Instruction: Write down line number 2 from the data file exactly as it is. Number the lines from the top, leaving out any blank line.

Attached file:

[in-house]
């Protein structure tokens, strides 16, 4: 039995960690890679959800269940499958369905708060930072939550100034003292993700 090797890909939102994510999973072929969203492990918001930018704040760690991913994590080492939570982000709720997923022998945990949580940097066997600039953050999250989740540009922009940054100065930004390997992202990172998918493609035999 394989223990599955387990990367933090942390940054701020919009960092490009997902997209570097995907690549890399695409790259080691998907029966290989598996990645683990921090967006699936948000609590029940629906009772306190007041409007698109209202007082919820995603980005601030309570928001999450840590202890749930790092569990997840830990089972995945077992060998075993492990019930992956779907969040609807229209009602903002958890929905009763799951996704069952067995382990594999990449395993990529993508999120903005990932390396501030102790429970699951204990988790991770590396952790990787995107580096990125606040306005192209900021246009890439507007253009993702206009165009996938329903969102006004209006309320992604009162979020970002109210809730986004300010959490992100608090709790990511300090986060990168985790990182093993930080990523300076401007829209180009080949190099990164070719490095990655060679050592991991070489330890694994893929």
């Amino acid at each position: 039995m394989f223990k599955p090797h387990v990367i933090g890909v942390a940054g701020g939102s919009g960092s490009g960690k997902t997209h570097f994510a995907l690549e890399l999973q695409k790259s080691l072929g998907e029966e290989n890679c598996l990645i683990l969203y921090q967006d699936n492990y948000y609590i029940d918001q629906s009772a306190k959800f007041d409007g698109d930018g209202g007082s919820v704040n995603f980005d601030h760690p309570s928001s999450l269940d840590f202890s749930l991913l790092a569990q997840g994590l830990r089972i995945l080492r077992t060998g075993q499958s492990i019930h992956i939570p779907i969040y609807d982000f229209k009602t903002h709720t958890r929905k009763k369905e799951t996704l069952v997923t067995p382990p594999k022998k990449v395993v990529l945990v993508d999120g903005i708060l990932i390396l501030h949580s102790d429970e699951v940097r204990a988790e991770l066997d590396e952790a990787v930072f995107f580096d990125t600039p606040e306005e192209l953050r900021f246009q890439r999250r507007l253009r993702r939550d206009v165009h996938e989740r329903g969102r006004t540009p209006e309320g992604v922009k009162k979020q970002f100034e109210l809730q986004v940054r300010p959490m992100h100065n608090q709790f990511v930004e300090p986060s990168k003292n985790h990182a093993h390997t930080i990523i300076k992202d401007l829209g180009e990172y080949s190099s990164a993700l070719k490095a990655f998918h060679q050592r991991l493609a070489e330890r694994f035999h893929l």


């Protein structure tokens, strides 16, 4: 039995960690890679959800269940499958369905708060930072939550100034003292993700 090797890909939102994510999973072929969203492990918001930018704040760690991913994590080492939570982000709720997923022998945990949580940097066997600039953050999250989740540009922009940054100065930004390997992202990172998918493609035999 394989223990599955387990990367933090942390940054701020919009960092490009997902997209570097995907690549890399695409790259080691998907029966290989598996990645683990921090967006699936948000609590029940629906009772306190007041409007698109209202007082919820995603980005601030309570928001999450840590202890749930790092569990997840830990089972995945077992060998075993492990019930992956779907969040609807229209009602903002958890929905009763799951996704069952067995382990594999990449395993990529993508999120903005990932390396501030102790429970699951204990988790991770590396952790990787995107580096990125606040306005192209900021246009890439507007253009993702206009165009996938329903969102006004209006309320992604009162979020970002109210809730986004300010959490992100608090709790990511300090986060990168985790990182093993930080990523300076401007829209180009080949190099990164070719490095990655060679050592991991070489330890694994893929």